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Foreign Body Abscess Mimicking a Malignant Peripheral Nerve Sheath Tumor in a Patient With Neurofibromatosis Type 1 Johannes Salamon, MD,* Christian Hagel, MD,† Reinhard E. Friedrich, MD,‡ Victor F. Mautner, MD,§ and Thorsten Derlin, MD* Abstract: We report a case of a 47-year-old man with neurofibromatosis type 1 presenting with a growing and painful lesion within the right thigh, suggesting a malignant peripheral nerve sheath tumor. MRI showed a T2-weighted hyperintense lesion with surrounding edema and contrast enhancement. 18F-FDG PET/CT demonstrated inhomogeneously increased tracer uptake within the right thigh. Histopathologic evaluation revealed a foreign body with purulent fibroinflammatory reaction. 18F-FDG PET/CT is a highly sensitive tool for detection of malignant transformation in neurofibromatosis type 1, but false-positive findings may be observed in benign lesions, for example, inflammatory processes. Key Words: neurofibromatosis type 1, malignant peripheral nerve sheath tumor, MPNST, foreign body, PET/CT, MRI (Clin Nucl Med 2015;40: 674–675)

Received for publication October 28, 2014; revision accepted March 10, 2015. From the *Department of Diagnostic Interventional Radiology, †Institute of Neuropathology, Departments of ‡Oral Maxillofacial Surgery, and §Neurology, University Medical Center Hamburg-Eppendorf, Hamburg, Germany. Conflicts of interest and sources of funding: none declared. Reprints: Johannes Salamon, MD, Department of Diagnostic and Interventional Radiology, University Medical Center Hamburg-Eppendorf, Martinistraße 52 D-20246 Hamburg, Germany. E-mail: [email protected] Copyright © 2015 Wolters Kluwer Health, Inc. All rights reserved. ISSN: 0363-9762/15/4008–0674 DOI: 10.1097/RLU.0000000000000824

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Clinical Nuclear Medicine • Volume 40, Number 8, August 2015 Copyright © 2015 Wolters Kluwer Health, Inc. All rights reserved.

Clinical Nuclear Medicine • Volume 40, Number 8, August 2015

Foreign Body Abscess Mimicking MPNST in a Patient

FIGURE 1. A 47-year-old man with neurofibromatosis type 1 (NF1) presented with a rapidly growing, painful lesion of the right thigh. No leukocytosis was observed; the serum concentration of C-reactive protein level was slightly elevated (12 mg/L). A prior injury was not remembered. The patient underwent whole-body 18F-FDG PET/CT and whole-body MRI for further evaluation. MIP PET image (A) showing inhomogeneous tracer uptake subcutaneously and subfascial between the biceps femoris and semitendinosus muscle of the right thigh. Axial PET (B) and fused PET/CT (C) images demonstrating inhomogeneously increased 18F-FDG uptake (SUVmax, 8.0). Corresponding contrast-enhanced T1-weighted MRI with fat suppression (D) showing inhomogeneous, in part rim-like contrast enhancement. Coronal (E) and transversal (F) T2-weighted MR images with fat suppression demonstrating a hyperintense soft tissue lesion with surrounding edema. Imaging suggested a malignant peripheral nerve sheath tumor (MPNST) because of SUVmax greater than 3.5, peripheral contrast enhancement, perilesional edema-like zones, and heterogeneity of tracer uptake. No other metabolically active lesions were detected. The patient underwent surgical resection. Histopathological evaluation (hematoxylin-eosin stain, G) revealed a vascularized foreign body granuloma with chronic purulent inflammatory infiltrates and clefts lined by macrophages and fibroblasts. During surgery, a sliver of wood was found within a subcutaneous abscess with subfascial spread between the biceps femoris and the semitendinosus muscle. Even on specific enquiry, an injury could not be recalled. NF1 is an autosomal dominant neurogenetic disease with an incidence of 1:3.000 individuals.1 Because of a mutation in the tumor suppressor gene neurofibromin, NF1 patients have an increased risk of developing a variety of tumors including benign and MPNSTs,2,3 which arise from Schwann cells.4,5 A subtype of PNSTs, plexiform neurofibromas, occurs in about 30% of NF1 patients. These tumors may cause pain and undergo focal transformation into MPNSTs.6 NF1 patients have a lifetime risk of up to 10% to develop an MPNST, which is at least 100-fold higher than for the general population.7 An increase in size or newly occurred pain in a preexisting tumor might indicate malignant change.8 Whole-body imaging including MRI and PET/CT enables early detection of aggressive and rapidly metastasizing MPNSTs, allowing for potentially curative resection. MRI may be used to determine overall tumor burden but has low specificity for detection of MPNSTs.7–9 MRI-derived parameters suggestive of malignancy include irregular contrast enhancement, perilesional edema, cystic lesions, and intratumoral lobulation.9 18F-FDG PET/CT is both sensitive and specific for identification of MPNSTs.10 An SUVmax cutoff of greater than 3.5 and intratumoral heterogeneity of tracer uptake are used to identify MPNST, and sensitivity of PET/CT may reach 100%.11 To increase the specificity, the use of a tumor-to-liver ratio greater than 2.6 has recently been suggested.12 18 F-FDG PET/CT is a highly sensitive tool for detecting malignant transformation in NF1-associated tumors,8–12 but false-positive findings may be observed in benign lesions as demonstrated in this report. Histopathological evaluation is therefore required in all lesions suggestive of an MPNST. This report highlights an unusual potential reason for false-positive findings in NF1 on 18F-FDG PET/CT.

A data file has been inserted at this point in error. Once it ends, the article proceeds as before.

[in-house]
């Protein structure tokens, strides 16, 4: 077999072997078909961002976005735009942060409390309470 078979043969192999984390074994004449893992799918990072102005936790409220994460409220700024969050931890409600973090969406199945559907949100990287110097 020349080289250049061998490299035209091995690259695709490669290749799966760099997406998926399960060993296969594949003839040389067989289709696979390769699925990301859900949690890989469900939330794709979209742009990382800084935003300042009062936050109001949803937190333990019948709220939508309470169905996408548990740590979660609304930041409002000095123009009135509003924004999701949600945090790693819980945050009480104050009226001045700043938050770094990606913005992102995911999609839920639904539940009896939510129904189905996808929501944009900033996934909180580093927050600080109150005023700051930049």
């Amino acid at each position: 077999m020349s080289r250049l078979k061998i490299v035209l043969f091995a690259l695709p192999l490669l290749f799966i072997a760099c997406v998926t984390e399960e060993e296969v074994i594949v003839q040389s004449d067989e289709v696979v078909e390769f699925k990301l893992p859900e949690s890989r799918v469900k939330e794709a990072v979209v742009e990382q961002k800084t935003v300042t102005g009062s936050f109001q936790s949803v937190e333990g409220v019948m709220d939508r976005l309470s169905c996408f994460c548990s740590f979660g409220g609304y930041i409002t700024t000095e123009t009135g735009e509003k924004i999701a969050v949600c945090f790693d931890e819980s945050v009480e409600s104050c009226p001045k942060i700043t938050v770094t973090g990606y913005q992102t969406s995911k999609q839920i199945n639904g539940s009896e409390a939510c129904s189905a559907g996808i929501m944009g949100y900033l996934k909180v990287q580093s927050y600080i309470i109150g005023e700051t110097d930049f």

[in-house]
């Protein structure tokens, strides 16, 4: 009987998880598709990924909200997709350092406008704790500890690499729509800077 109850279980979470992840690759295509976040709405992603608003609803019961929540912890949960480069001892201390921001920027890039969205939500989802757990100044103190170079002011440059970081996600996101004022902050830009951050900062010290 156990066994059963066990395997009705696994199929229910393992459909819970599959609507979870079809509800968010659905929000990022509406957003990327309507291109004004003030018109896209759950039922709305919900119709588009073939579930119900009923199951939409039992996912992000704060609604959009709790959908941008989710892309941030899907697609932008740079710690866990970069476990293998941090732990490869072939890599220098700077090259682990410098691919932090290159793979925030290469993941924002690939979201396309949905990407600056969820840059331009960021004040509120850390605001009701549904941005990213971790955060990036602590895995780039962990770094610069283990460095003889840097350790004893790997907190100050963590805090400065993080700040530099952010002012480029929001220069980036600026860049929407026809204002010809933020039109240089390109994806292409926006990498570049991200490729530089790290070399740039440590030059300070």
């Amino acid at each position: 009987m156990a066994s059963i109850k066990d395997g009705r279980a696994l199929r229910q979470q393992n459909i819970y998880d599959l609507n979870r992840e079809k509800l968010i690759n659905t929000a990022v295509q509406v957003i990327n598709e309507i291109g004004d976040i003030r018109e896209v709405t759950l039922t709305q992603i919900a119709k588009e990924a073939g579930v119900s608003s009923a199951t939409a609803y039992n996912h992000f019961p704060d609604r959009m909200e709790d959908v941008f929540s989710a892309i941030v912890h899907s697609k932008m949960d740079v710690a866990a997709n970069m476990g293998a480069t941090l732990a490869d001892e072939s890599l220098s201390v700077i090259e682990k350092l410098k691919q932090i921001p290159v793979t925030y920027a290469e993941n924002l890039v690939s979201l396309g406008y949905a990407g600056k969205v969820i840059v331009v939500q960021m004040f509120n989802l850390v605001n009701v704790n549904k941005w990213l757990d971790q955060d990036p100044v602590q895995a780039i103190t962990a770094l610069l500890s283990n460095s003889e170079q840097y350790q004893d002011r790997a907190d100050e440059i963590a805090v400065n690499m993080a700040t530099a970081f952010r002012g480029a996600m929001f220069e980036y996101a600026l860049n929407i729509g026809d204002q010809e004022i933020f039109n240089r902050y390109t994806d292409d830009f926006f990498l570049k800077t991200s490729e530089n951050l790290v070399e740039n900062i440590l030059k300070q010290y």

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Foreign Body Abscess Mimicking a Malignant Peripheral Nerve Sheath Tumor in a Patient With Neurofibromatosis Type 1.

We report a case of a 47-year-old man with neurofibromatosis type 1 presenting with a growing and painful lesion within the right thigh, suggesting a ...
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